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October 12, 2009 | by  | in Opinion | [ssba]

Stupid people and other tenancy woes

I’m going to go over two issues today. One is damage at the end of a tenancy; the other is Rent in Advance. And yes, I capitalise the second issue, not because it’s particularly important but because I just felt like it.

I am going to share a story with you about an interesting little situation that once arose at the end of one of my tenancy situations. I was living in a nice place with about four other people and the fixed term tenancy we had was ending. I had decided to move closer to the city and in a bold move was moving in with my then girlfriend. Very pretty girl, fuck knows why in the hell she dated me for four years. This has nothing to do with the tenancy issue, but it is interesting to note that I have, in the past, managed to convince women to date me.

Next to our place was another apartment. We both had the same landlord, and like us they were moving out. Unfortunately one of the tenants in their flat had caused some damage to the kitchen bench. I would like to say they were idiots but in fact they were reasonably passable human beings, especially considering they were students. Nothing huge, a small bit of the bench had been chipped off. Now these guys were freaking out a bit when they asked me for some advice, as the landlord had informed them that they would have to replace the entire kitchen bench, and due to its nature this was going to cost them about three grand.

This sort of situation is not unique. There is often damage at the end of tenancies. Often it’s accidental and often it’s due to moronic tenants. Piece of advice, if you ever want to become a landlord, never, under any circumstances, invest in white carpet for a tenancy.

Back to the kitchen bench dilemma. In this sort of situation you need to use what minimal brain functions you posses and think intelligently. If you owned your own house and you chipped the kitchen bench you wouldn’t fork out three grand to get it fixed. Most people would probably just ignore it, but if you did decide to do something about it you would look at getting just that small chipped area fixed. This is assuming you aren’t a flaming retard. Same argument works for all manner of problems. Stain on the carpet, you don’t replace all the bloody carpet. Hole in the wall, only someone with the intelligence level of a Laws student would rip out the wall and try to build a new one (hopefully toppling the roof on top of themselves in the process).

Basically, a tenant moving out is not an excuse for the landlord to do up the place at the tenants’ expense. So don’t go agreeing to pay for a new chandelier because you broke the light bulb in the foyer. Then again if there was a chandelier there previously and you smashed it into oblivion after deciding to play a game of drunken chandelier swinging you’re kinda fucked.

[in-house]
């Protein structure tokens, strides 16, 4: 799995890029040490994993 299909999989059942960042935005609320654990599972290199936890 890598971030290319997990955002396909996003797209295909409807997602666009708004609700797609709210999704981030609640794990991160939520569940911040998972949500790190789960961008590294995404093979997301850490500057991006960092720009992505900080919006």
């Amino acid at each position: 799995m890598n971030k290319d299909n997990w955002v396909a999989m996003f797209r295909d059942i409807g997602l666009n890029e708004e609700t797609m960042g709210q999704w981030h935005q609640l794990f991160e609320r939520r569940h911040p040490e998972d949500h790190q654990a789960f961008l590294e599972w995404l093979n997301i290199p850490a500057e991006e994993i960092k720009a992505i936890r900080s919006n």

Now Rent in Advance is something that really pisses me off. It’s a simple concept really, you pay some money then get use of a tenancy, then you pay some more money and get more use, etc, etc. Once again some people seem to have difficulty with its simplicity. Do people see a simple concept and decide “Fuck that, I’m too awesome to bother with simplicity. I’m going to knock the simplicity into obscurity so that I no longer have a clue what I am doing”. Or is it just that people really are that stupid?

The landlord can only ask for up to two weeks’ rent in advance. That’s not to stop a tenant paying more, however. Hell, if you have a fixed term tenancy for a year you can pay for the year up front if you have the money. Bad idea if you’re good at saving money, good idea if you’re a chronic gambler and likely to blow all your money on a horse named Irawina.

So if your landlord tells you that you need to pay two weeks’ rent in advance and then two weeks’ rent at the start of a tenancy, inform them that they are an idiot, as that’s just four weeks rent in advance. And that sort of shoddy bookkeeping leads to errors, and given enough time those errors turn into tenancy tribunal hearings.

For tenancy information see the Department of Building and Housing website. For tenancy advice you can also call Tenancy Services on 0800 83 62 62. For bond enquiries you can call 0800 73 76 66.

Got a tenancy issue you think I should consider? Flick me an email at


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